Music Box Films
Would you get on a plane to go to the Oscars if you hoped your film was about to win one?
Most would get on that plane, which we'll call the Plane of Dreams, which flies over what the 1966 film "The Oscar" called the glass mountain called Success. But some wouldn't board that aircraft, fearing a jinx or simply deciding to keep their eyes on securing the next potential Oscar winner, not hanging around the party for the current one.
Take the key employees of Chicago-based Music Box Films. They did not attend Sunday's Academy Awards ceremony, despite their excellent chances of winning the distribution company's first Oscar, at least by association, for its savvy marketing of a black-and-white Polish-language story of a nun who learns she's Jewish.
"Ida, " from writer-director Pawel Pawlikowski, won the foreign-language Oscar Sunday. At the podium Pawilkowski engaged in a fight as suspenseful as anything in "Raging Bull, " when he went mano-a-mano with the orchestra leader, who gradually brought the "Shut up! Get off!" music to a crescendo, only to be out-crescendoed by the director's litany of thank-yous.
Pawilkowski referenced his U.S. distributor by deed, if not by name, saying that Music Box did "a great job, with very little money." "Ida, " now enjoying a hardy life online and in various streaming and cable formats, made $3.7 million in theaters last year, second only to the Sony Pictures Classics release, "The Lunchbox." Not bad for a movie characterized by Variety critic Peter Debruge, after its Telluride Film Festival premiere, as "the sort of joyless art film one might expect Polish nuns living under the clutches of 1960s communism to appreciate."
So why didn't the Music Box crew go to the big show Sunday? "Honestly, " says New York-based managing director Ed Arentz, "I couldn't bear the idea of hearing a name other than 'Ida.' The aftermath would've been too depressing."
The Polish cast and crew and support teams, on the other hand, were there in force, their travel financed in part by the Polish Film Institute with some help from Music Box. "Also, Calvin Klein gave Pawel his tux, " Arentz notes. "Literally, they gave it to him! I thought they were just lending it."
As for the line about doing a great job with very little money, Music Box theatrical sales director Brian Andreotti takes that as a high compliment. "Sony Pictures Classics has dominated that category in the past, " he says, "but they have the resources of the studio behind them. We've shown there's a viable alternative to that style of campaign."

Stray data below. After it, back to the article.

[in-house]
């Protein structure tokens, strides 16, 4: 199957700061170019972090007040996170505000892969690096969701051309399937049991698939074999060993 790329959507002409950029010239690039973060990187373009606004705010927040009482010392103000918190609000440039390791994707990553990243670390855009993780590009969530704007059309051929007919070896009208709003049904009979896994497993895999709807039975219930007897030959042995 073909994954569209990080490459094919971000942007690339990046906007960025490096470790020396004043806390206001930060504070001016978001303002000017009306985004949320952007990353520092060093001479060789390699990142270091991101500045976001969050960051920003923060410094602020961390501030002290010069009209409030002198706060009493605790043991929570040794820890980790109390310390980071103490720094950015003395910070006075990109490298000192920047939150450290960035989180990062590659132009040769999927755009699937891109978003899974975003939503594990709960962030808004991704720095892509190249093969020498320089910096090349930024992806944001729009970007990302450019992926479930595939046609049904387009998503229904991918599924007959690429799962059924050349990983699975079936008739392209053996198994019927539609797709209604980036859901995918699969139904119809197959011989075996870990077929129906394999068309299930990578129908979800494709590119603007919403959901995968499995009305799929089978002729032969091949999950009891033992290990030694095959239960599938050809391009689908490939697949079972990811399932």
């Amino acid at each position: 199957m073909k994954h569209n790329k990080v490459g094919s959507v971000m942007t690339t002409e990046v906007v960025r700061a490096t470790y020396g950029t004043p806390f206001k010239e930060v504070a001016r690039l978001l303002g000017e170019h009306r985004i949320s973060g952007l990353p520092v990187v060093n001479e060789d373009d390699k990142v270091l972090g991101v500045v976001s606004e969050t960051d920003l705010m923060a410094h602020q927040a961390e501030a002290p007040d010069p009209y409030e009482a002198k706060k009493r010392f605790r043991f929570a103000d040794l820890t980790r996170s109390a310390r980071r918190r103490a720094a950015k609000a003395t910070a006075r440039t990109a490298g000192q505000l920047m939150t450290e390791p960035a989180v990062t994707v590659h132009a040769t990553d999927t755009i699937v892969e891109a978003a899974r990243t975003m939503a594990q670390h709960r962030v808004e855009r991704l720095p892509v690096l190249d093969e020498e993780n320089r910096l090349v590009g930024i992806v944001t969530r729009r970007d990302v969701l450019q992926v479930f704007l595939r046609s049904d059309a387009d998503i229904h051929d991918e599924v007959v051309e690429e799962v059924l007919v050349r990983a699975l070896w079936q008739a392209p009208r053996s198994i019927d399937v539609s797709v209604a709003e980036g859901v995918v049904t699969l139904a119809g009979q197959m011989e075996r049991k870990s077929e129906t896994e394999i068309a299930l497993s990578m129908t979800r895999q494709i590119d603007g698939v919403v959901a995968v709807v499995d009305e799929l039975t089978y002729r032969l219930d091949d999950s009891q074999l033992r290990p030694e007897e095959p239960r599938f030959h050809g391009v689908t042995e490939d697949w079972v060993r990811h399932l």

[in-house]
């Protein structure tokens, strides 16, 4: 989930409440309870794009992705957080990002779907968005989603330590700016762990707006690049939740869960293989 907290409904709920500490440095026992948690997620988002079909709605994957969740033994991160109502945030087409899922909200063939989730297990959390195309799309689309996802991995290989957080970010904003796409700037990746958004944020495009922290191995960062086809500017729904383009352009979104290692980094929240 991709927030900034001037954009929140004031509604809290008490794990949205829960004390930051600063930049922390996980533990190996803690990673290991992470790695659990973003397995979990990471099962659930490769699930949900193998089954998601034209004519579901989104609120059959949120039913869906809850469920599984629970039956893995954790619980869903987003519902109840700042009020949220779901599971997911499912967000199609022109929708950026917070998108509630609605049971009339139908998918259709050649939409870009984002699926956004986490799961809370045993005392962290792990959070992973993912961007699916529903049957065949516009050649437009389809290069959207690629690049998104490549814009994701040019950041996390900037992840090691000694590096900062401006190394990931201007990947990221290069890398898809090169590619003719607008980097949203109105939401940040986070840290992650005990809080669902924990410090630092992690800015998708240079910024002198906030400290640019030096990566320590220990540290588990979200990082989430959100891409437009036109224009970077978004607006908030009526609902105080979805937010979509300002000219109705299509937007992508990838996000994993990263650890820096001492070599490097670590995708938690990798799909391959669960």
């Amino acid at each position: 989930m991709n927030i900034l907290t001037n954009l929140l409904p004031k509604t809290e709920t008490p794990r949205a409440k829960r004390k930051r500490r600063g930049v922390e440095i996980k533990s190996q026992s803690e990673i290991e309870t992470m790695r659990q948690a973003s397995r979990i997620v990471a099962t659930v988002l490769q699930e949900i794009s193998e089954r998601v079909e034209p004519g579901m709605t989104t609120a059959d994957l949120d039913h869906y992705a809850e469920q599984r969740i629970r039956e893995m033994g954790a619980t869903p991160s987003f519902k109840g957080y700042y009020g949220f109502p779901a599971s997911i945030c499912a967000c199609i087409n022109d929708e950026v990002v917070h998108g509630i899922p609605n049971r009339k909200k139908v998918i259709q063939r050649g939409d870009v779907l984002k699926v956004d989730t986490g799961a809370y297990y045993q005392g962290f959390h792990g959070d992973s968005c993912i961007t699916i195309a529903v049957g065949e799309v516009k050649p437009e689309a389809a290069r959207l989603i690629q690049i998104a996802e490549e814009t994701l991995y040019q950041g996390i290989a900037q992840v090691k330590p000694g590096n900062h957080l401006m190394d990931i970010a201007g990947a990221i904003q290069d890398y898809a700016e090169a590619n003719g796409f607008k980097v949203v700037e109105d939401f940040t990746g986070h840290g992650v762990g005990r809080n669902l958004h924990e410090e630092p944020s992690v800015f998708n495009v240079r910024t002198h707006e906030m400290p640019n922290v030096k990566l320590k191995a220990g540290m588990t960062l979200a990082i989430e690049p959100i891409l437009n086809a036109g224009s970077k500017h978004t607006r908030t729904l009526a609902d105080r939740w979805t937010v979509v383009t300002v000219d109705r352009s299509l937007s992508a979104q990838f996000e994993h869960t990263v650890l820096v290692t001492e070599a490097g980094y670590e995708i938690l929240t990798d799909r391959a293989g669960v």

Post-mortem on the Oscar post-mortem
Arentz of Music Box says he wanted "American Sniper" to win the best picture prize instead of "Birdman" — not, he says, "because it was the best picture, but man, some of these Oscar shows are starting to look like the Independent Spirit Awards." With a 16 percent drop in viewership this year, the producers of the Oscar telecast are no doubt going through their show notes in earnest. And they're likely assuming that next year the Oscar voters will pick a nice, big, fat commercial smash to reward, to make up for the comparative niche titles we saw this year.
"Birdman" has yet to crack $40 million domestic at the box office, and in years when the top prize goes to a relatively low-grossing film, viewership goes down too. ("The Artist" was like that.) On Wednesday Variety film editor Ramin Setoodeh filed a post-telecast assessment citing his solutions to fix the Oscars next year. One point he made was solid, the one about cutting a half-hour out of the thing (an evergreen suggestion from roughly half the planet). On the other hand, Setoodeh argued that until the Oscars nominate more "movies that general audiences love to watch, " such as "Guardians of the Galaxy" and "Captain America: The Winter Soldier, " the Academy's "identity crisis" will rage on.
When was The Music Box film first released?
The film known as The Music Box was released on December 22nd in the year 1989. Jessica Lange, Frederic Forrest and Armin Mueller-Stahl starred in the film.